Thursday, January 26, 2006

"The lavendar farm"     [ghazal]

If Urdu had usurped all the charm   a ghazal can possess
might English shadow-box with the arm   a ghazal can possess?

Granted Urdu snaffled from Farsi   attar as well as dard
in which of these should I seek the Marm   a ghazal can possess?

Is paradise so distant?   are myths mere myths?   what is language?
I crave the medicine & the harm   a ghazal can possess

I stumbled field to field   flummoxed by the sinewy labor
an aerial vantage of the farm   a ghazal can possess

Ardeo vaguely guessed his heart   must have a reason to beat
could it be it sought the plangent dharm   a ghazal can possess?

In wintertime   no flowery talk   all of the voices hushed
fresh hubbub!   this might be the alarm   a ghazal can possess

I gazed up at the balcony   only drapes amid the breeze!
& yet one felt   that flap hid the charm   a ghazal can possess

The gul of Saadi's long gone!   where's the rukh of the moon tonight?
if Hafez spoke English   say what yarn   a ghazal might possess?

He alone holds the secret!   we fools rush about   and angels?
it's the pin where they dance in a swarm   a ghazal can possess

When old Anglos were a'breeding their sheep   & a'brewing their beer
none visited the lavendar farm   a ghazal can possess?

My commerce proved absurd!   at least I survived   only poems
received every grain from my barn   that a ghazal can possess

Ardeo felt pensive   no Urdu belov├Ęd consoled him
he hugged such wan English   (his karm)   as a ghazal can possess


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acknowledgement

The first line of the first couplet quotes (not quite verbatim) a remark made by noted Delhi poet and actor Danish Husain -- for which, thanks.

This poem (in one respect) amounts to an attempted reply to Dan's provocative utterance. Whether Dan's observation serves to paraphrase a well-known Urdu truism, I can't say; but no doubt, the underlying thought here is a familiar one: that (a few centuries into the past, in the Indian subcontinent -- & indeed in broad realms of Islamicized culture), Urdu arguably "usurped" the ghazal preeminence erstwhile enjoyed by Farsi. As for Urdu's noted, stealthy excellences -- the above ghazal tacitly presumes to attempt a counter-appropriation -- at least to the extent of some smidge purloined from those olden glories.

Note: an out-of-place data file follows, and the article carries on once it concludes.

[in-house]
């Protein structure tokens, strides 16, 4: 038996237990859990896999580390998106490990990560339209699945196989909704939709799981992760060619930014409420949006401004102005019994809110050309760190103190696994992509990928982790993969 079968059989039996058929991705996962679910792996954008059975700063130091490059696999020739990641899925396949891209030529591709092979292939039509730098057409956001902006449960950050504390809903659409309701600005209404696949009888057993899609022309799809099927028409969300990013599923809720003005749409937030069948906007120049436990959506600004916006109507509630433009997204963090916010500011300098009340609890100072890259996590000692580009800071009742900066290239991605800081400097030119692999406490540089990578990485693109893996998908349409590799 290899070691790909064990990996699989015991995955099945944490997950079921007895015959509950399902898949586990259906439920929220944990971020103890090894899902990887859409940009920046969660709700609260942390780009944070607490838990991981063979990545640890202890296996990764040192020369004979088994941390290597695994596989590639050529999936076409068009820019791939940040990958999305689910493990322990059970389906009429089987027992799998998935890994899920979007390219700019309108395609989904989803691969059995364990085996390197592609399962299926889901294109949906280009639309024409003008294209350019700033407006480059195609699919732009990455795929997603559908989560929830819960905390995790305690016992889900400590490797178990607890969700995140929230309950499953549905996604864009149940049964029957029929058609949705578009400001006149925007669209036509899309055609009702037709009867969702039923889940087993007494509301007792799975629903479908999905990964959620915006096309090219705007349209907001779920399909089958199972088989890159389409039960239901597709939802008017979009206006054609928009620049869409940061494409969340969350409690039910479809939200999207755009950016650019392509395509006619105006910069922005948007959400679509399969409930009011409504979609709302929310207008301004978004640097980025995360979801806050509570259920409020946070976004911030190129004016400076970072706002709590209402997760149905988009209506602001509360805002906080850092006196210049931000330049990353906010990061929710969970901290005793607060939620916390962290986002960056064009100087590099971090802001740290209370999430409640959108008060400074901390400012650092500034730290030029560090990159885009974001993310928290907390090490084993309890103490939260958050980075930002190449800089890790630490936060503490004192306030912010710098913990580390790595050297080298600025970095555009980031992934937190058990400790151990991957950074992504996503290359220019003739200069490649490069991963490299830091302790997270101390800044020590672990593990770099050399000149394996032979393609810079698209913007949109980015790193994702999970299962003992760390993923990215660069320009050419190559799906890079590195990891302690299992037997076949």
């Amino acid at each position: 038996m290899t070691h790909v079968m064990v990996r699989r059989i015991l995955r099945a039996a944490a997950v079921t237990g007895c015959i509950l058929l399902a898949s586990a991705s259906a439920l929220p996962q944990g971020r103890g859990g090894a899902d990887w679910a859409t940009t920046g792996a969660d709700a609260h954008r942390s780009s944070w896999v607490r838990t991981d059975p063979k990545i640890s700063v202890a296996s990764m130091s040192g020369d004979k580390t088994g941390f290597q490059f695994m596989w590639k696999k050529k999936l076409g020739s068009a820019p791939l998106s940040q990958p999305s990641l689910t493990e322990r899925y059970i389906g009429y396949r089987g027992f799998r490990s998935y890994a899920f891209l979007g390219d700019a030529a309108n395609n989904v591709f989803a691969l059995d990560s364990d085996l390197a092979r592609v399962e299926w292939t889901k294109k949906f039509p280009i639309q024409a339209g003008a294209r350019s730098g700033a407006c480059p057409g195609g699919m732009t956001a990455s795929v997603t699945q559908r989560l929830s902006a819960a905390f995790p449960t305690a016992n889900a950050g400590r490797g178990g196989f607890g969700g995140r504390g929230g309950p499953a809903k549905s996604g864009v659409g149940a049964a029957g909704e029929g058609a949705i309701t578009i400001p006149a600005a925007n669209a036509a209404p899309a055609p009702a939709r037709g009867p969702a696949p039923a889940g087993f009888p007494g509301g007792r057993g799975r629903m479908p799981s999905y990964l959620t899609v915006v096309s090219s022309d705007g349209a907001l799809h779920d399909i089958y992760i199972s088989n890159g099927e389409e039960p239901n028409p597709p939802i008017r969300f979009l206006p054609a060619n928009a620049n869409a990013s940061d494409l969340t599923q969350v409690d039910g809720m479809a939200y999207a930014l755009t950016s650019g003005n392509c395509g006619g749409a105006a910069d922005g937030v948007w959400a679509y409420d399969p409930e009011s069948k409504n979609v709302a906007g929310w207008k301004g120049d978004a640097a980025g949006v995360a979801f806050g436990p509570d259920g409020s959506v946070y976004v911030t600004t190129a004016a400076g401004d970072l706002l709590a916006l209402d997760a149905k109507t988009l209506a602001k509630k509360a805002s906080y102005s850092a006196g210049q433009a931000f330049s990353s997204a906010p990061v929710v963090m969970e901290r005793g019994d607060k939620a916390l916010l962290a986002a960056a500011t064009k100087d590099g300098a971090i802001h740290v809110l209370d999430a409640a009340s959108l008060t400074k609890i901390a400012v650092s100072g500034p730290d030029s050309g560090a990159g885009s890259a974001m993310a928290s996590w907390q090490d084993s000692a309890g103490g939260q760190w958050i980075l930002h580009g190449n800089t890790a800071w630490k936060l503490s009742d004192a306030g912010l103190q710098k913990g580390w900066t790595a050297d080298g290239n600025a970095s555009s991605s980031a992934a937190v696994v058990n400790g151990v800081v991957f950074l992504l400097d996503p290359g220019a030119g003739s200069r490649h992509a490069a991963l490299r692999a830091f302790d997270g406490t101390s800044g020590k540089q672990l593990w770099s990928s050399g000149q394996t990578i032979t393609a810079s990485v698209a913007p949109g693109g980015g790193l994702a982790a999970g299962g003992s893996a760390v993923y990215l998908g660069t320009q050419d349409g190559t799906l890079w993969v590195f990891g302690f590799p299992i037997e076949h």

Whether (meanwhile) Urdu might eventually suffer from its karma of usurption, is a question beyond the scope of this footnote.



notes

Dan's original sentence reads: "Urdu has usurped all that charm that a ghazal can possess." The poem's first sher [couplet] replies to this.

attar (Farsi/Urdu) : perfume
dard (Farsi/Urdu) : pain, suffering, grief

dharm (Hindi/Urdu) : from Sanskrit dharma, the necessary duty, sphere of appropriate work, and raison d'etre peculiar to each jivatman (embodied soul).

gul (Farsi/Urdu) : the rose
rukh (Farsi/Urdu) : the face

Hafez and Saadi are the most noted poets from the old Persian city of Shiraz. Hafez is generally esteemed as the most sublime of classical Persian ghazal poets. Saadi was also a writer of ghazals, but he is perhaps best known for his prose + poetry writings, such as the Gulistan (Rose Garden).

karm (Hindi/Urdu) : equivalenet to the Sanskrit karma = action, or (philosophically conceived), the cycle of action and its consequence; or (metaphysically construed), by extension, the results, in a given lifetime, of actions committed in prior lifetimes (or, the seeds, in a current lifetime, for conditions to be experienced in future lifetimes). Karma is in some respects similar to the universal idea of "fate"; but if so, it involves a very sophisticated view of that idea. The doctrine of karma is shared by Hinduism and Buddhism, and is undoubtedly central to the legacy of ideas that India has, since antiquity, contributed to the world.


p.s.: following from Dan Husain's advice (here), I've been, with this, perhaps more attentive than usual to the specific metrics of the lines (though the poem remains inconsistent on a micro-level). I'm not sure whether a perfectly identical metrical rhythm in every line, is a desideratum for an English ghazal; but it does present a tantalizing possibility -- one I'll likely play with more in future.

2 Comments:

Blogger Twisted Humor Inc. said...

you are a romantic David... and someday, if you learn Urdu, you'll cry...

i'm stumped.. this is beautiful..!!
i love the way your writing makes people think colors...

:)

Mon Jan 30, 03:11:00 AM PST  
Anonymous guile said...

it's beautiful.. i like it :)..

Thu Feb 16, 06:09:00 PM PST  

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